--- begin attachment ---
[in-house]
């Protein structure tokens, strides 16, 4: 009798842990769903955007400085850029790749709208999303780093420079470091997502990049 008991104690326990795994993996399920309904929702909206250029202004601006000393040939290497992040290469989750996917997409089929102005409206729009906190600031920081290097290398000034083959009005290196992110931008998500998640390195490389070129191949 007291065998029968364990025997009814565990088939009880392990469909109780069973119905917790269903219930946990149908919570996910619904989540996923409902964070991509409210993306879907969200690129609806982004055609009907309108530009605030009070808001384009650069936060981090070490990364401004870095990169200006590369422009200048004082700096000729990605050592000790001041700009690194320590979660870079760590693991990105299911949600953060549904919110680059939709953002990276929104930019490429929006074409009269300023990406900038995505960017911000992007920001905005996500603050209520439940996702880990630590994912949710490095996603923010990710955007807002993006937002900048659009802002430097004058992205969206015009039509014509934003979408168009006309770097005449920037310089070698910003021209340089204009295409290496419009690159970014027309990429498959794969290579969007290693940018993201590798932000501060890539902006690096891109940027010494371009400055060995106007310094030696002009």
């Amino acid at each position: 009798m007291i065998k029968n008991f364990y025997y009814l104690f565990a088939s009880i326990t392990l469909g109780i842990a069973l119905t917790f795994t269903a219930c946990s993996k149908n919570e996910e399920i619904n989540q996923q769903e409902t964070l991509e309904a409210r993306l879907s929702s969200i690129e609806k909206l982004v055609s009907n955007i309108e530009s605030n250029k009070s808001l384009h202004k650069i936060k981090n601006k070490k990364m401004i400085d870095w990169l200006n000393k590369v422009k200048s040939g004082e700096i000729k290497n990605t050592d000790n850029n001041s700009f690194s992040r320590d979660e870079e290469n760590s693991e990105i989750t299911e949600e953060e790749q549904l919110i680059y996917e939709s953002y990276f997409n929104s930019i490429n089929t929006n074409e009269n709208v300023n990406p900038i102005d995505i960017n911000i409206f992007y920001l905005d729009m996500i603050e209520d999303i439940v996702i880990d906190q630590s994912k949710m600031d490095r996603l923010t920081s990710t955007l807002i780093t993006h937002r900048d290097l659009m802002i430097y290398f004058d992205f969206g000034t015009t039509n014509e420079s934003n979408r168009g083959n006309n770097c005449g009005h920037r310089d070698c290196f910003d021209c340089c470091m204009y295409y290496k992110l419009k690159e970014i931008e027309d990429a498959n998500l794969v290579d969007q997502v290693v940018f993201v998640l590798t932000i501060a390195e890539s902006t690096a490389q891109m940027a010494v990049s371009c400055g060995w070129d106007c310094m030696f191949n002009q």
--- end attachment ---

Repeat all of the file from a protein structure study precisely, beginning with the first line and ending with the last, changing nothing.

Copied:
[in-house]
């Protein structure tokens, strides 16, 4: 009798842990769903955007400085850029790749709208999303780093420079470091997502990049 008991104690326990795994993996399920309904929702909206250029202004601006000393040939290497992040290469989750996917997409089929102005409206729009906190600031920081290097290398000034083959009005290196992110931008998500998640390195490389070129191949 007291065998029968364990025997009814565990088939009880392990469909109780069973119905917790269903219930946990149908919570996910619904989540996923409902964070991509409210993306879907969200690129609806982004055609009907309108530009605030009070808001384009650069936060981090070490990364401004870095990169200006590369422009200048004082700096000729990605050592000790001041700009690194320590979660870079760590693991990105299911949600953060549904919110680059939709953002990276929104930019490429929006074409009269300023990406900038995505960017911000992007920001905005996500603050209520439940996702880990630590994912949710490095996603923010990710955007807002993006937002900048659009802002430097004058992205969206015009039509014509934003979408168009006309770097005449920037310089070698910003021209340089204009295409290496419009690159970014027309990429498959794969290579969007290693940018993201590798932000501060890539902006690096891109940027010494371009400055060995106007310094030696002009």
């Amino acid at each position: 009798m007291i065998k029968n008991f364990y025997y009814l104690f565990a088939s009880i326990t392990l469909g109780i842990a069973l119905t917790f795994t269903a219930c946990s993996k149908n919570e996910e399920i619904n989540q996923q769903e409902t964070l991509e309904a409210r993306l879907s929702s969200i690129e609806k909206l982004v055609s009907n955007i309108e530009s605030n250029k009070s808001l384009h202004k650069i936060k981090n601006k070490k990364m401004i400085d870095w990169l200006n000393k590369v422009k200048s040939g004082e700096i000729k290497n990605t050592d000790n850029n001041s700009f690194s992040r320590d979660e870079e290469n760590s693991e990105i989750t299911e949600e953060e790749q549904l919110i680059y996917e939709s953002y990276f997409n929104s930019i490429n089929t929006n074409e009269n709208v300023n990406p900038i102005d995505i960017n911000i409206f992007y920001l905005d729009m996500i603050e209520d999303i439940v996702i880990d906190q630590s994912k949710m600031d490095r996603l923010t920081s990710t955007l807002i780093t993006h937002r900048d290097l659009m802002i430097y290398f004058d992205f969206g000034t015009t039509n014509e420079s934003n979408r168009g083959n006309n770097c005449g009005h920037r310089d070698c290196f910003d021209c340089c470091m204009y295409y290496k992110l419009k690159e970014i931008e027309d990429a498959n998500l794969v290579d969007q997502v290693v940018f993201v998640l590798t932000i501060a390195e890539s902006t690096a490389q891109m940027a010494v990049s371009c400055g060995w070129d106007c310094m030696f191949n002009q």